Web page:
2023 American Society of Anesthesiologists Practice Guidelines for Preoperative Fasting: Carbohydrate-containing Clear Liquids with or without Protein, Chewing Gum, and Pediatric Fasting Duration-A Modular Update of the 2017 American Society of Anesthesiologists Practice Guidelines for Preoperative Fasting

Full text: https://pubs.asahq.org/anesthesiology/article/138/2/132/137508/2023-American-Society-of-Anesthesiologists

This was an update of previous guidelines aimed at addressing the ingestion of carbohydrate-containing clear liquids with or without protein, chewing gum, and paediatric fasting duration.


Delineation of methods was clear and exhaustive. The presentation of supplemental digital content aids in a more comprehensive understanding of the data. The major shortcoming is the explicit exclusion of non-English literature.

Major findings

A strong recommendation (moderate evidence) is made for healthy adults to drink carbohydrate-containing (CHO-containing) clear liquids until 2 h before elective procedures requiring general anaesthesia. When comparing CHO-containing and clear fluids:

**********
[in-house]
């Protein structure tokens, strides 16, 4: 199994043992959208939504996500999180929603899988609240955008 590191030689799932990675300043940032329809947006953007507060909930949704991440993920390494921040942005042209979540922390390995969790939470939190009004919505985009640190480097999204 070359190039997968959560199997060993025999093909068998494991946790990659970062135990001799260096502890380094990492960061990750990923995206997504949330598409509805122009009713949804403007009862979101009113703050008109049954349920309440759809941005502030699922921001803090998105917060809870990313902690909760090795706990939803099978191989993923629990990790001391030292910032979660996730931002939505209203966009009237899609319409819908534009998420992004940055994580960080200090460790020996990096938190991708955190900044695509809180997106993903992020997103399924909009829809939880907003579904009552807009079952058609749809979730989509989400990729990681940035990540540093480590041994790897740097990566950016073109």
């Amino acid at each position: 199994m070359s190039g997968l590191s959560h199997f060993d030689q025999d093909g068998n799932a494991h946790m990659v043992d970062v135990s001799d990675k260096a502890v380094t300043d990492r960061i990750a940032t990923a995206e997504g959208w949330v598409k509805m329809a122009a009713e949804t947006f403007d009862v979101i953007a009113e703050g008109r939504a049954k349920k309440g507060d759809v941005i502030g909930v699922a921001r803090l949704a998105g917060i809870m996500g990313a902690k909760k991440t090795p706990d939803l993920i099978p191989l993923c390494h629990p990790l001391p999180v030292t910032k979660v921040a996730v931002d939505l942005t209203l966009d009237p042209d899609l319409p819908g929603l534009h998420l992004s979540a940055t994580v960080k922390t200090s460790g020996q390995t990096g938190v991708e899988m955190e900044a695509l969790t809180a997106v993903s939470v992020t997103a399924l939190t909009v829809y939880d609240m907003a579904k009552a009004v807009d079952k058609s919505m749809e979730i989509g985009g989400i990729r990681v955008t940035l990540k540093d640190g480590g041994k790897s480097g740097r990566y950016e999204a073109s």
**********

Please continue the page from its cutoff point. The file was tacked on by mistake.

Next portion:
• Patients reported less sensations of hunger
  • There were no differences in nausea, regurgitation, aspiration or patient satisfaction
  • There was no difference in residual gastric volume
  • There is insufficient evidence to recommend protein-containing clear liquids preferentially over other clear liquids
  • All protein-containing fluids studied also contained carbohydrates. Comparison studies between protein and carbohydrates containing fluids were insufficient to make a recommendation for one over the other
  • Chewing gum should not delay surgery. Data was low strength; there was no increase in gastric volume, change in gastric pH or increase in aspiration risk
  • Supports clear liquids in children at low risk of aspiration to 2 h before procedures. Data showed no difference between outcomes for 1 hr vs 2 hr fasting (very low strength of evidence)
  • No differences in patient-reported hunger or thirst, incidence of aspiration or regurgitation, and gastric pH or residual gastric volume.
  • They noted that recent European and Canadian guidelines have recommended reducing clear liquid fasting to 1h in children.

Perioperative fasting protocols revolve around optimisation of patient outcomes (i.e. less post op nausea, better patient satisfaction, contribution to ERAS pathways; and patient safety i.e. should this patient be cancelled due to their fasting status). These guidelines provide reassurance for continuing to minimise preoperative fasting in otherwise well adults and children. The continuing difficulty is delineating which patients are at a higher risk of aspiration, the degree of that risk and the risk of poor outcomes if aspiration occurs.

Reviewed by Don Hannah